Prime Minister-elect Abiy Ahmed got the ball rolling in 2018 when he announced that he would be allowing private investment in the government’s telecom business and Ethiopian Airlines. The move to privatize the national assets signaled that his administration will move to liberalize the state-run operations.
It’s clear that a lack of diversity in most industries hurts the Black community, including financial services. Wealth accumulates over generations and Black families have been left out for centuries. This problem affects everyone in the global Black community. To meet this challenge head-on, there needs to be a concerted effort to improve financial literacy for Black people of all ages, especially the youth.
Picking A Major
Most African American college students pursue degrees in the arts or service-related occupations like social work. While this reflects an overwhelming wish to improve conditions in the Black community, it also translates to earning less money and knowing less about how money works. Finance and economics are typically not the first choices of African American students when selecting college majors.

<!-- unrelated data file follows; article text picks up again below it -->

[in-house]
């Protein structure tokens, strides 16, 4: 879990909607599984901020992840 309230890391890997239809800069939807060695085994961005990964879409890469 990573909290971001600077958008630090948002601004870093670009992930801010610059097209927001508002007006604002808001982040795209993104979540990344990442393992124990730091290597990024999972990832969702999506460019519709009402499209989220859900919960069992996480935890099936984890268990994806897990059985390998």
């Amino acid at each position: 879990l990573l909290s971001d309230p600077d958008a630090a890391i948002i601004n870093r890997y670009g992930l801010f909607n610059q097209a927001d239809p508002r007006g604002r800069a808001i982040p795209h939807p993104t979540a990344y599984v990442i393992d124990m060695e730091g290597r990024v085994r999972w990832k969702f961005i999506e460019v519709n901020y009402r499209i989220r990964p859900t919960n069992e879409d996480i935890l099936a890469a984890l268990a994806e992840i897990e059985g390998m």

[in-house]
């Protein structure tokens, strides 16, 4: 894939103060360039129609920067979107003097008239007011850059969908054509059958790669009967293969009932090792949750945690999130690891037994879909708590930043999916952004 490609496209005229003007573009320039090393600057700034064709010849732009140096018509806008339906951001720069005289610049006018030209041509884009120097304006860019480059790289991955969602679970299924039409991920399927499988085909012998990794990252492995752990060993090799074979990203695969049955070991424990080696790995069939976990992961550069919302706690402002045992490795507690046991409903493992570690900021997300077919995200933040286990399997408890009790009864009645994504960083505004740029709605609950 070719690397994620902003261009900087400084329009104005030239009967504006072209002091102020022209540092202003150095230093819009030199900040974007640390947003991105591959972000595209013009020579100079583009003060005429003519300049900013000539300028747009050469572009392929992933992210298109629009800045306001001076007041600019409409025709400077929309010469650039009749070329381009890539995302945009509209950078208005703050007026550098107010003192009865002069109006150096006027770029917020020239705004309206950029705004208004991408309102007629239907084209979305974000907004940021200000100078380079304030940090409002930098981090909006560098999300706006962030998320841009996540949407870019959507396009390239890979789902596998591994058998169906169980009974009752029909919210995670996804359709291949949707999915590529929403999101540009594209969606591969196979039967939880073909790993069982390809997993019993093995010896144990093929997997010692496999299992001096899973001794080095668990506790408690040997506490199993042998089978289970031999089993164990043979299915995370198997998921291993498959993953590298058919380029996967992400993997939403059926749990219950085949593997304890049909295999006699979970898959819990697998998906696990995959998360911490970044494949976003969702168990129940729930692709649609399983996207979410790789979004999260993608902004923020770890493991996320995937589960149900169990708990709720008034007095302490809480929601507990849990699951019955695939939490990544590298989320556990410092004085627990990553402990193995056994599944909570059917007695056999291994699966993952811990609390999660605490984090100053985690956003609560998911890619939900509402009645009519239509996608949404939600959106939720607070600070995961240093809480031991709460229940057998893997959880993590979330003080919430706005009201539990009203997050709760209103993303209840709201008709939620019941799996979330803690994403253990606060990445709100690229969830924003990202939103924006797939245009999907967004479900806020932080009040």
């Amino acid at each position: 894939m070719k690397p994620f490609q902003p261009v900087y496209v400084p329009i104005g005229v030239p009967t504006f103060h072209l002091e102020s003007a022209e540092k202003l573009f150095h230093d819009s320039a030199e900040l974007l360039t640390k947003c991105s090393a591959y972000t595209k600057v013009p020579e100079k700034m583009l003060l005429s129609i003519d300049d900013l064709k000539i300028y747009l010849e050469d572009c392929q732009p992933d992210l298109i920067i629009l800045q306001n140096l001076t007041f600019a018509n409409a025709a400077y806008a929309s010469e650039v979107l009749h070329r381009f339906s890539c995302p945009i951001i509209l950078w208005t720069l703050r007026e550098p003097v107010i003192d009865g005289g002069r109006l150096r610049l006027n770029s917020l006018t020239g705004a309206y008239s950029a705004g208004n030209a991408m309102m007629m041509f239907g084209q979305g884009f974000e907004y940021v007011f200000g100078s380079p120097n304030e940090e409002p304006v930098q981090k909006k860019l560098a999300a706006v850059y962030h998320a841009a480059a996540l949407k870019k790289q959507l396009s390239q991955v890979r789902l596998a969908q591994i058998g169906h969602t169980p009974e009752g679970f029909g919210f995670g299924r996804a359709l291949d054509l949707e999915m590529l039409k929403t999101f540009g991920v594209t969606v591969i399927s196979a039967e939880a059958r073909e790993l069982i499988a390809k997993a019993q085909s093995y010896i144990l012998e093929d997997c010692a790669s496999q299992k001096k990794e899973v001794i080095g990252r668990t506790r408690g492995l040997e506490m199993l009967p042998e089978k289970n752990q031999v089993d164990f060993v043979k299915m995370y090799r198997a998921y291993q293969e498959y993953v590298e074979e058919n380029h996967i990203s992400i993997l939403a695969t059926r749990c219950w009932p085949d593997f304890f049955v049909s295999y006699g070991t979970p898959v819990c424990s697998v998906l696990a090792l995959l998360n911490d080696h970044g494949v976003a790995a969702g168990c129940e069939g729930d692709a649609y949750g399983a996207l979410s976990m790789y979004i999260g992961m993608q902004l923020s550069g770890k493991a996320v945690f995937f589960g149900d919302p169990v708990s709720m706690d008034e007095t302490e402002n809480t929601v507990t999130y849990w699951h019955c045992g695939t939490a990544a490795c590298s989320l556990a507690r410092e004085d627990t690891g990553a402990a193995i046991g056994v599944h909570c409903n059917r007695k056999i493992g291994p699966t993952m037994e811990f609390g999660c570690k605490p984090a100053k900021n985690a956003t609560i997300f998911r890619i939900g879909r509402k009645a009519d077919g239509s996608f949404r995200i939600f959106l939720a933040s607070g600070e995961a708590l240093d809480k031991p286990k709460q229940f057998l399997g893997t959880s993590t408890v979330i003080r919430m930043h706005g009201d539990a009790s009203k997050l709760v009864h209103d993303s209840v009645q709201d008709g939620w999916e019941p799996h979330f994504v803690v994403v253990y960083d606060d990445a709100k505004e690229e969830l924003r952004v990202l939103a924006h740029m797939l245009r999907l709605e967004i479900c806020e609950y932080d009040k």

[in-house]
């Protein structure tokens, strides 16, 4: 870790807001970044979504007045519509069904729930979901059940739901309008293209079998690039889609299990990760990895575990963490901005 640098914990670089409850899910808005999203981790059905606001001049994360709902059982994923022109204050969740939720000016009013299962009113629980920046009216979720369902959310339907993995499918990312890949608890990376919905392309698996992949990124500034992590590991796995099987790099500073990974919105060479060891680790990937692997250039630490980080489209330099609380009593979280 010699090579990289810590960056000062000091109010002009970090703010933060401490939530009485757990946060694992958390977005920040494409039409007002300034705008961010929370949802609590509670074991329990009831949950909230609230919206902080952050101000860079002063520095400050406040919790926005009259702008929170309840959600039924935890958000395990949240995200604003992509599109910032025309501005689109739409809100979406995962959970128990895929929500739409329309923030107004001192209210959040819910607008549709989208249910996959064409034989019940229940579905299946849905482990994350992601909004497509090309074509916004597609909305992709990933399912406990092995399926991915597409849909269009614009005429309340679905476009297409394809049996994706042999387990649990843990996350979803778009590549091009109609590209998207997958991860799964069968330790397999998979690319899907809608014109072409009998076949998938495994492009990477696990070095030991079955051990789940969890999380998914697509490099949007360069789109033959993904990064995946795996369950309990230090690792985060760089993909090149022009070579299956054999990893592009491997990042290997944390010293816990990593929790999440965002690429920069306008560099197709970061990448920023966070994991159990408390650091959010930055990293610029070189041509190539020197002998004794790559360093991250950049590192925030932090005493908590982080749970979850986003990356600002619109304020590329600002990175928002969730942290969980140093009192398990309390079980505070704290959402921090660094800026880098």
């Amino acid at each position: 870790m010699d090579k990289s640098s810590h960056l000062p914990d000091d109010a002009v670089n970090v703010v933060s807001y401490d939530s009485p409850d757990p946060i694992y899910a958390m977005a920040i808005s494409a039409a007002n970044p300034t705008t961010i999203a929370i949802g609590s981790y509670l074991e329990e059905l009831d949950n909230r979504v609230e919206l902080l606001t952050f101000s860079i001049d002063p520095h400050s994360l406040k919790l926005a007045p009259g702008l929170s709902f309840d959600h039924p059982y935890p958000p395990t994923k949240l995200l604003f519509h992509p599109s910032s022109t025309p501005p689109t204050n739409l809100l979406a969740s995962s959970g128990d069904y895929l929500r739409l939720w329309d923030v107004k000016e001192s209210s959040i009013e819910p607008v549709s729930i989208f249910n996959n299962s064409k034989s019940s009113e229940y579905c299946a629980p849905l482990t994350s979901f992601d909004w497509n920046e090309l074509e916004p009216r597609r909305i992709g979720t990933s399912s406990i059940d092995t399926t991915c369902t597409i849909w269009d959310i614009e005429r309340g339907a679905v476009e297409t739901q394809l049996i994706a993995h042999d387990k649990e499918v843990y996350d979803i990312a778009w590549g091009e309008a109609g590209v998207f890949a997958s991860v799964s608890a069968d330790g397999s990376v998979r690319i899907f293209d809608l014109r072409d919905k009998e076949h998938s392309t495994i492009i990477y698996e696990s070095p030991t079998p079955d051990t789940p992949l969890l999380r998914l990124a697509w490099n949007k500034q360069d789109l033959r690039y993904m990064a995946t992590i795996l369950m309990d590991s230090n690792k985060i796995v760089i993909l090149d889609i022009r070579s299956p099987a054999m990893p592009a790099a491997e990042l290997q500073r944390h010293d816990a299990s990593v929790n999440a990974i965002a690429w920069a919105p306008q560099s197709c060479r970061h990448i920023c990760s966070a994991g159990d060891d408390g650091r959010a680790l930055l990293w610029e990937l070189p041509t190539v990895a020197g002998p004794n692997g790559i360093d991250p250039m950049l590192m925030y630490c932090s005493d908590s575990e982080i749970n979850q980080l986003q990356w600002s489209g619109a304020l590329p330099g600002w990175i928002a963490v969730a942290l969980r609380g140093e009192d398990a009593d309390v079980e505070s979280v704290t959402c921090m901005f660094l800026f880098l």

I for one was more interested in Sociology and Anthropology than Economics or Engineering, so I can relate. After studying finance in grad school, I realized that knowing about markets and how they work is vitally important, even though I too have pursued a career in the arts and entertainment.
For that reason, I recommend Black and Latino high school and college students consider at least taking a class on finance if not choosing a major that could lead to a career in the financial services.
Learning How Money Works